Saturday, March 27, 2021

14—20 March 2021 Bus Driver Angels in SLC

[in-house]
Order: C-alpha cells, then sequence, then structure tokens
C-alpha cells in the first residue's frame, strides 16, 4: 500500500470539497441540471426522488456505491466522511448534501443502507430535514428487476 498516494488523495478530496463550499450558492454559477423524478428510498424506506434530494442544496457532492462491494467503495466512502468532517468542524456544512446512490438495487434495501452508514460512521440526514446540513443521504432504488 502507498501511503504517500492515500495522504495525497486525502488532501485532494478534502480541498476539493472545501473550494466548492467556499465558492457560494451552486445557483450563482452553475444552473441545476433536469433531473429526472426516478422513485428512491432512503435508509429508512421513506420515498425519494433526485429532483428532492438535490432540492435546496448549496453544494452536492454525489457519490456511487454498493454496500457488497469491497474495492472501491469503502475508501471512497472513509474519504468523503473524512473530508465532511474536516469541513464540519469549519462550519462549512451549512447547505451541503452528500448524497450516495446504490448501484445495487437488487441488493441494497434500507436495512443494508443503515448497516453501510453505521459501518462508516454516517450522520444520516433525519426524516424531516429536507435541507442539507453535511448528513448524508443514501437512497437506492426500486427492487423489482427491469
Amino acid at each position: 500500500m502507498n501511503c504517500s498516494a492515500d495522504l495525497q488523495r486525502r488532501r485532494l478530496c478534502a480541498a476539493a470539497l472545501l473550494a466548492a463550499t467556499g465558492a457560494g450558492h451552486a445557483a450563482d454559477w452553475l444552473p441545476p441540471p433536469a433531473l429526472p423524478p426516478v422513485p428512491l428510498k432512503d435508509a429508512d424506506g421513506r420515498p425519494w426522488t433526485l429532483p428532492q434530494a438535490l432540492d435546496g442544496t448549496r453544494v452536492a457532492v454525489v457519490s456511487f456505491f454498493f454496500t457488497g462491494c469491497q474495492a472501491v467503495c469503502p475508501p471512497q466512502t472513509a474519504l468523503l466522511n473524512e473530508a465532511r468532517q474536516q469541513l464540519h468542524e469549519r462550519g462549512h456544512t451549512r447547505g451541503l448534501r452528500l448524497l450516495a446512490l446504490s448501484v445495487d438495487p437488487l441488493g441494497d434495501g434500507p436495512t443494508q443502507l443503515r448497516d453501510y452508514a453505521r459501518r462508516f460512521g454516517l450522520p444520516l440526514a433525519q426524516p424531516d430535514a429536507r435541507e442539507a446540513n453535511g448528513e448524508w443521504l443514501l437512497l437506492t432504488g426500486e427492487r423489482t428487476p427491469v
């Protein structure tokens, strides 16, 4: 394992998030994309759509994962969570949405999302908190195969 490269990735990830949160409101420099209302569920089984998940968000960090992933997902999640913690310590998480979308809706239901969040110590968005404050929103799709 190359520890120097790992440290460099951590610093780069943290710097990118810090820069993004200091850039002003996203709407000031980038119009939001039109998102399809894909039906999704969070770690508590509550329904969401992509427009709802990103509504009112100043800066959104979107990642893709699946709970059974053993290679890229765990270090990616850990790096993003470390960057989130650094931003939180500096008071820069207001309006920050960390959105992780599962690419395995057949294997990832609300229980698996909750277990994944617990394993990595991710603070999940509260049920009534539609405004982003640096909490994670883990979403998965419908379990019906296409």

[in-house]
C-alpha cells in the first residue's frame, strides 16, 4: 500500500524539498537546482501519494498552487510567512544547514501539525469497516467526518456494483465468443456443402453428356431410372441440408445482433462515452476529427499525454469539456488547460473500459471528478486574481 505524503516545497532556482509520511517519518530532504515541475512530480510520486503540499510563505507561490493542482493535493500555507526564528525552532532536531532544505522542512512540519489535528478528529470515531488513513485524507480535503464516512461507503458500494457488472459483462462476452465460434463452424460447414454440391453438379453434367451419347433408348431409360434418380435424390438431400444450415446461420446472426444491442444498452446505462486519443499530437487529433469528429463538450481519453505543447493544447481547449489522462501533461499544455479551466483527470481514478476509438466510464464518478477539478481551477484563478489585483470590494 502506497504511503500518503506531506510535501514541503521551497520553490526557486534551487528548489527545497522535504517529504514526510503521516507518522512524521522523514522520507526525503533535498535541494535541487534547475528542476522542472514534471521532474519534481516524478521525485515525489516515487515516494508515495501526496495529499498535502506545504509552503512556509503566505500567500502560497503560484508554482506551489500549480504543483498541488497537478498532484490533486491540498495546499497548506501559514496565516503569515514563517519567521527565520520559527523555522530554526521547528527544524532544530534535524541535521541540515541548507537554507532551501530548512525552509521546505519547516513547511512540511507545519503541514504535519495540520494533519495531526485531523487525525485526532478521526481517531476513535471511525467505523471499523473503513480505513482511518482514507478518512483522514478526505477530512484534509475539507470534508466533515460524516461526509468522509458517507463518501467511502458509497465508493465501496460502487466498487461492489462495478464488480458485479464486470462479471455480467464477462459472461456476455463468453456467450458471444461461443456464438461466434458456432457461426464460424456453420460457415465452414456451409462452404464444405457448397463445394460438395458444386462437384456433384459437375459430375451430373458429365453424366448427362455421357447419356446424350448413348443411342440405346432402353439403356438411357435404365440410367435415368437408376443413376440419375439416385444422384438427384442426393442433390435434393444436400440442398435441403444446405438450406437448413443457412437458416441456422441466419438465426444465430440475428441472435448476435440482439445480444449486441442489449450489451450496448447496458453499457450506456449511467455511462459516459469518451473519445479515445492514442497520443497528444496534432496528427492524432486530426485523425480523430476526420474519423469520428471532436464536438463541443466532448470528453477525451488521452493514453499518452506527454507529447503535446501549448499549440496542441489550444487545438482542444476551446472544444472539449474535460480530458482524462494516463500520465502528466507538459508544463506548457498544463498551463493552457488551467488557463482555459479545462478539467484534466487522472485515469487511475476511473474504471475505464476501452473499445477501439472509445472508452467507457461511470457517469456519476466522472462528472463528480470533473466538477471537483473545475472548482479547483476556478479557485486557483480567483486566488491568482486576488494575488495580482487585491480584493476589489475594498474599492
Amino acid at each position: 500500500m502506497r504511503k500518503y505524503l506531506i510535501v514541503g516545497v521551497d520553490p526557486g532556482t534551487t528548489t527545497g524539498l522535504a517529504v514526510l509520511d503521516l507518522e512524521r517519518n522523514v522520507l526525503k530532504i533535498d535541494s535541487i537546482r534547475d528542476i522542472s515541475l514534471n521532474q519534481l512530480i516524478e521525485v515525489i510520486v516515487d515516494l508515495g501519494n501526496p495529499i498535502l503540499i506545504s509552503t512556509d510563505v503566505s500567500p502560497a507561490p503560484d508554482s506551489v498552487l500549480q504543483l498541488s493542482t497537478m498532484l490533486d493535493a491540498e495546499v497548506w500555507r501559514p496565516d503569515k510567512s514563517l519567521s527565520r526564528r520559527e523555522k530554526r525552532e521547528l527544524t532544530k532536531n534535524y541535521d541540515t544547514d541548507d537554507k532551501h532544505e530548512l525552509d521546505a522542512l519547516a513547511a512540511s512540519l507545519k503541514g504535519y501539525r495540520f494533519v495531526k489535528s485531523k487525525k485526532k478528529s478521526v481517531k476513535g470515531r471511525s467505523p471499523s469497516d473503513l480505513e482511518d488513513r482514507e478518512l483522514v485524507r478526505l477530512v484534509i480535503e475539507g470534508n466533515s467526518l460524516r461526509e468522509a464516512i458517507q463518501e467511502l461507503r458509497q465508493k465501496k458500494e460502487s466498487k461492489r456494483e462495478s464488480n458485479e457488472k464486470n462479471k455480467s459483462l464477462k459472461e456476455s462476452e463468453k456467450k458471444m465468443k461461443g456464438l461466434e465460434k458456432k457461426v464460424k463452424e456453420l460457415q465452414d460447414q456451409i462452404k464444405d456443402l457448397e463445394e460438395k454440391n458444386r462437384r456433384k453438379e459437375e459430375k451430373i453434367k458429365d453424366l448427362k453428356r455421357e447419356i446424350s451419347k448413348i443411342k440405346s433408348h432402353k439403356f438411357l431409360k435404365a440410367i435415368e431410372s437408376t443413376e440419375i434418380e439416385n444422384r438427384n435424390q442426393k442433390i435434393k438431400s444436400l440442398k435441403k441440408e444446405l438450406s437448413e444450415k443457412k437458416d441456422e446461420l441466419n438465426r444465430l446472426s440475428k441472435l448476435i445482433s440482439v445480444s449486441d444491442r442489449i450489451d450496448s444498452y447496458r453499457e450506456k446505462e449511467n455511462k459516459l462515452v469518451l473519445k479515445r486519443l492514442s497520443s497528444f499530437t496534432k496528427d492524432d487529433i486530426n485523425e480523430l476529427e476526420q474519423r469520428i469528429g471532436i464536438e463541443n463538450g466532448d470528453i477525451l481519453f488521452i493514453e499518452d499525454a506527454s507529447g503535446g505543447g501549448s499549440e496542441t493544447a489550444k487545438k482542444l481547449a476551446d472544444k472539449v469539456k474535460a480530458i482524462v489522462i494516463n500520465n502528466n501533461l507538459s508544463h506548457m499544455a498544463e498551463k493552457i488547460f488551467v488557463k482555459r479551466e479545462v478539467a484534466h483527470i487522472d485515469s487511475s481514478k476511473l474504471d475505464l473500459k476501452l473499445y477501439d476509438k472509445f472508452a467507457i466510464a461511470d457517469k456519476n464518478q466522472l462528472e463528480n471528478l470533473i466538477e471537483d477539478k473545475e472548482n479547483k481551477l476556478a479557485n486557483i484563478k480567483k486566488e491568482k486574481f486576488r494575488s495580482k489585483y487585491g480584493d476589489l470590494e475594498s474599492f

Sunday, March 20th gave us the opportunity to take Elder Howard and Elder Livingston, missionaries serving in the Pagedale Branch boundaries, to meet Sis Annie Stewart.  We taught her from D&C 25 and showed her a video on Emma Smith that Sis Hatfield had downloaded to her tablet.  The missionaries helped me administer the sacrament, and we sang I Am a Child of God, which Annie remarked was beautiful.  I’m sure she meant the melody, not the singing.  It was a good addition to our visit to have the young missionaries with us.  Later that evening, 12 of our missionaries gave their departing testimonies by video to the entire mission.  This is one improvement that I am sure we will not roll back.  Having everyone benefit from these powerful messages is wonderful.  We certainly enjoyed the intimacy we formerly had of the small group of departing missionaries testifying to themselves in the mission home.  But this is better.  Thanks, COVID!  This is a group of young people that we have served with for over a year now, so we have come to know and appreciate almost every one of them.  But preparing for Elder Riley Scheurman to go is especially emotional, because of our close association with him as a housing assistant during the particularly challenging times of the onset of the Pandemic.  Sis Hatfield recorded parts of Elder Scheurman’s and Elder McNeil’s testimony to share with their mothers.  They will be proud.